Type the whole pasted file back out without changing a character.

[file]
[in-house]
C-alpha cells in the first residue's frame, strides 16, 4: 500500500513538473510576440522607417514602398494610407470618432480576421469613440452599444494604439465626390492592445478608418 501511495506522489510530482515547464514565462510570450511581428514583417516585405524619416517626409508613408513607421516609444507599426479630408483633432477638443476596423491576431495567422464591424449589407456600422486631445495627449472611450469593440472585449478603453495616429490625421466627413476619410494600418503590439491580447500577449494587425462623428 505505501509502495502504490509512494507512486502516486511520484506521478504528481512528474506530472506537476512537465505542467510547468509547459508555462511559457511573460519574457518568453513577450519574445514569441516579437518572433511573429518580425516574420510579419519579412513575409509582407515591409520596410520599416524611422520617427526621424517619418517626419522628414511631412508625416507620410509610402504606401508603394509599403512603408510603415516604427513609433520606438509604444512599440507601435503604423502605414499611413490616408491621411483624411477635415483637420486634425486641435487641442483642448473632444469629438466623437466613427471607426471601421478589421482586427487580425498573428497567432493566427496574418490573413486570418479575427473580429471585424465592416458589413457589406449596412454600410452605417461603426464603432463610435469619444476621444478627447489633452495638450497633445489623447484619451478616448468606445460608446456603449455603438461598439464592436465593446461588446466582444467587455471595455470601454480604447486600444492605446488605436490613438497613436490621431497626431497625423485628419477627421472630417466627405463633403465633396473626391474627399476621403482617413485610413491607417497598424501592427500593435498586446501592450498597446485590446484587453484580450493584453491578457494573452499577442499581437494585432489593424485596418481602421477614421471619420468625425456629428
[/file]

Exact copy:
[in-house]
C-alpha cells in the first residue's frame, strides 16, 4: 500500500513538473510576440522607417514602398494610407470618432480576421469613440452599444494604439465626390492592445478608418 501511495506522489510530482515547464514565462510570450511581428514583417516585405524619416517626409508613408513607421516609444507599426479630408483633432477638443476596423491576431495567422464591424449589407456600422486631445495627449472611450469593440472585449478603453495616429490625421466627413476619410494600418503590439491580447500577449494587425462623428 505505501509502495502504490509512494507512486502516486511520484506521478504528481512528474506530472506537476512537465505542467510547468509547459508555462511559457511573460519574457518568453513577450519574445514569441516579437518572433511573429518580425516574420510579419519579412513575409509582407515591409520596410520599416524611422520617427526621424517619418517626419522628414511631412508625416507620410509610402504606401508603394509599403512603408510603415516604427513609433520606438509604444512599440507601435503604423502605414499611413490616408491621411483624411477635415483637420486634425486641435487641442483642448473632444469629438466623437466613427471607426471601421478589421482586427487580425498573428497567432493566427496574418490573413486570418479575427473580429471585424465592416458589413457589406449596412454600410452605417461603426464603432463610435469619444476621444478627447489633452495638450497633445489623447484619451478616448468606445460608446456603449455603438461598439464592436465593446461588446466582444467587455471595455470601454480604447486600444492605446488605436490613438497613436490621431497626431497625423485628419477627421472630417466627405463633403465633396473626391474627399476621403482617413485610413491607417497598424501592427500593435498586446501592450498597446485590446484587453484580450493584453491578457494573452499577442499581437494585432489593424485596418481602421477614421471619420468625425456629428